Teaching students to contribute to Wikipedia

This week I crossed the threshold in which summer no longer seems to stretch out endlessly before me and I start to think about updating my fall classes. I’ll be teaching two, a graduate seminar on the Sociology of Environmental Health, and an upper-division undergraduate class on the Sociology of Food and Agriculture. Last year was my first time teaching the latter class. I have a few tweaks in mind for the readings compared to last year’s syllabus, and I intend to once again center the class project around teaching students how to contribute new content to Wikipedia.

I was pleased with how the Wikipedia assignment worked out last year. The good people at Wiki Education helped me set it up before the class began by walking me through the various assignment modules they have available for instructors to adapt to their own purposes. Some are short assignments that teach students how to add images or citations to existing articles. I chose the most extensive model, in which students spend the entire semester learning how to, 1) evaluate existing Wikipedia content, 2) identify areas that need improvement, 3) read the existing scholarly literature on their chosen topic, 4) summarize that scholarship on Wikipedia, and, 5) respond to other Wikipedia contributors who may alter, delete, or add to their work. These are all transferable skills for traditional academic research, as well as for critical thinking, writing and collaborative work in general.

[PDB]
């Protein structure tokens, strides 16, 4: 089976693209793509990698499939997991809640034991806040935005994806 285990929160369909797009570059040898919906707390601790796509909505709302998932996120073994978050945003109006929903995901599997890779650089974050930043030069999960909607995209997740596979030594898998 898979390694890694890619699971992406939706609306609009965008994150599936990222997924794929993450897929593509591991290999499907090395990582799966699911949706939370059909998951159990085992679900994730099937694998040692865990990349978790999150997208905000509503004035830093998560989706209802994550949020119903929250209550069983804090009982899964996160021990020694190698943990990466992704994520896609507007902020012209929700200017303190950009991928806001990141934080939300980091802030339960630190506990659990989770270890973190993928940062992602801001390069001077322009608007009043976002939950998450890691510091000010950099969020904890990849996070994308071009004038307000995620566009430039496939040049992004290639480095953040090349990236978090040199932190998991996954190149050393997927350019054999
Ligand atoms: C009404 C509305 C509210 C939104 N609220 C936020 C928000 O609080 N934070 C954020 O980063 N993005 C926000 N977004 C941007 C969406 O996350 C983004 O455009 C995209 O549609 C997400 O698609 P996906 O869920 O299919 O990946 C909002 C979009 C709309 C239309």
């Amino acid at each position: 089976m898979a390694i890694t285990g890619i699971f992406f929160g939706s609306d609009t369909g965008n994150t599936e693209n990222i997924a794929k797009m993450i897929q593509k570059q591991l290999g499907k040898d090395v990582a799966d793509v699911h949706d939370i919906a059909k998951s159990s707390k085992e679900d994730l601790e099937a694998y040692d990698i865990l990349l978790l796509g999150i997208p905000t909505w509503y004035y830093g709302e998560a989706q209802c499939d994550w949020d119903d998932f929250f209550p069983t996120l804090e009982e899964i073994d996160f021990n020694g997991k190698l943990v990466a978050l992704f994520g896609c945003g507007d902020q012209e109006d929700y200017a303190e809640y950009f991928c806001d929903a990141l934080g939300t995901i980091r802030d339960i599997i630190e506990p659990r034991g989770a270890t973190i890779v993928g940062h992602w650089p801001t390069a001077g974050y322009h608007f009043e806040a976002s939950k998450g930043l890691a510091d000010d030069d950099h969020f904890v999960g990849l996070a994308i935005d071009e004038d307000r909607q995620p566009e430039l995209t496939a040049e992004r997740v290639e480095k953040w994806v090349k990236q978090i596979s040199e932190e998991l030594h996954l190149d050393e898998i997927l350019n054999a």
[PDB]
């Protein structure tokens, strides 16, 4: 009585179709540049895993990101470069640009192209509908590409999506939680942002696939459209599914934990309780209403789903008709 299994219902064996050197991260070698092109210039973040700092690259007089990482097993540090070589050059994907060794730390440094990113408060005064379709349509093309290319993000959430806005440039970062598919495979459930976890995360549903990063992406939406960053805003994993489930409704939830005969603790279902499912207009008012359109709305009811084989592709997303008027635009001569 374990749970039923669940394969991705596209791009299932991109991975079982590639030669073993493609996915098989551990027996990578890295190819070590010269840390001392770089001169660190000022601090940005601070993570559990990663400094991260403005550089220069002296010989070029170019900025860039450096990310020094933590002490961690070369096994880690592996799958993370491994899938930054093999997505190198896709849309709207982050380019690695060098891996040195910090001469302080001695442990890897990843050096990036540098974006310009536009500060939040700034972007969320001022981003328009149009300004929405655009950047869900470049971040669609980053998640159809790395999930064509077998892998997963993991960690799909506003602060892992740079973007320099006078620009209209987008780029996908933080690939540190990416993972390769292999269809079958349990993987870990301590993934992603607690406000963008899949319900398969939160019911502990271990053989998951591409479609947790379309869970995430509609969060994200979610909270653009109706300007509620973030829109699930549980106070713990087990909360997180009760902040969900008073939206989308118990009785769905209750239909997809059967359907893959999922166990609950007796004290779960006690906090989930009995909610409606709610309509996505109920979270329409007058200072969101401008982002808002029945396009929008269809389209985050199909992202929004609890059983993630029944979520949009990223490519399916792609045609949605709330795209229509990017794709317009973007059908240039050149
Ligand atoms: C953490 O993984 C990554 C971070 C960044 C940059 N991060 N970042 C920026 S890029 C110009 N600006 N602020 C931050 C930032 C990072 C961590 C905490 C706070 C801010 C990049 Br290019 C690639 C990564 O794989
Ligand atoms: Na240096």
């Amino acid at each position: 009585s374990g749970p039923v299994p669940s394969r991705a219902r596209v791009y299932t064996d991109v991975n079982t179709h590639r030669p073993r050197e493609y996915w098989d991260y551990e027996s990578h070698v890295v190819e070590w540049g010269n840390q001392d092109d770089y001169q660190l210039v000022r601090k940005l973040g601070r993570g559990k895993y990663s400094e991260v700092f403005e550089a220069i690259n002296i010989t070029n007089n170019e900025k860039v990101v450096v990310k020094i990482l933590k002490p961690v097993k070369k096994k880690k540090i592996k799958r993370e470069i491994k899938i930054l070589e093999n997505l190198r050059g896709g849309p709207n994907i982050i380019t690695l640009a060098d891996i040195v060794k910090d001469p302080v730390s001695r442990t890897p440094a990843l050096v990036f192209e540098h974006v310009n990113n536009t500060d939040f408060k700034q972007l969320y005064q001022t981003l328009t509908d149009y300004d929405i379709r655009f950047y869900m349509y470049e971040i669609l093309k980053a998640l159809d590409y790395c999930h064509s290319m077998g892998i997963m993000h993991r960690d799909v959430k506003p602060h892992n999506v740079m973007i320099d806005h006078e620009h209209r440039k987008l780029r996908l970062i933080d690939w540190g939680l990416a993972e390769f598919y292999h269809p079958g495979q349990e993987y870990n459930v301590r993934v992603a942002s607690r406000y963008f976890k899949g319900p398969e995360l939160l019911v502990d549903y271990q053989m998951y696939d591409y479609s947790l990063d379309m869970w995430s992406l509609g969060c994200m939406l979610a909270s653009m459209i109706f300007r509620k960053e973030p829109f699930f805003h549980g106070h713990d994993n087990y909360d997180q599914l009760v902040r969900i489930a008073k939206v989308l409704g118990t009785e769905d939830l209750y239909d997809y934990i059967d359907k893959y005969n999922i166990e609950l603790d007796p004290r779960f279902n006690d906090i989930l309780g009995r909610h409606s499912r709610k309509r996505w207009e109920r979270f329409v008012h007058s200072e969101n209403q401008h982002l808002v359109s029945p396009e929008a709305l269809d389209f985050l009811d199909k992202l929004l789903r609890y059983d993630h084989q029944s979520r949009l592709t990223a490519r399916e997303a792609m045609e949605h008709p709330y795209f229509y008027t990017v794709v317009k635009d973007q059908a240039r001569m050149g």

The assignment also gave us an opportunity to discuss the social construction and politics of knowledge. Wikipedia contributors skew heavily white and male, and this impacts the kinds of content available on the site (articles on military history and video games are apparently particularly well-developed). This leaves a number of topics wide open for student contribution. Accordingly, one of my students created an article on Black Land Loss in the United States. Others added content to existing articles: one student added a description of the Freedom Farm Cooperative that Fannie Lou Hamer organized as part of her civil rights work; another added content on the challenges faced by female farmworkers to the Agriculture in the United States article. Another researched labor conditions on organic farms to add to the article on Organic Food, though her content was ultimately never added to Wikipedia.

This assignment generated more student interest in assessing the credibility of what they read and supporting their own work with strong citations than I have seen in other assignments. Some of this is likely due to the fact that real people all around the world will read their work. Indeed, Wikipedia has become a massive online encyclopedia with global reach. The dashboard available to instructors tracks how many “views” there are of the articles that students create or edit. Less than one year later, the articles to which my students contributed have been viewed 661,000 times (actually, I suspect the number is higher – students sometimes added their contributions without remembering to sign in to their user profile first).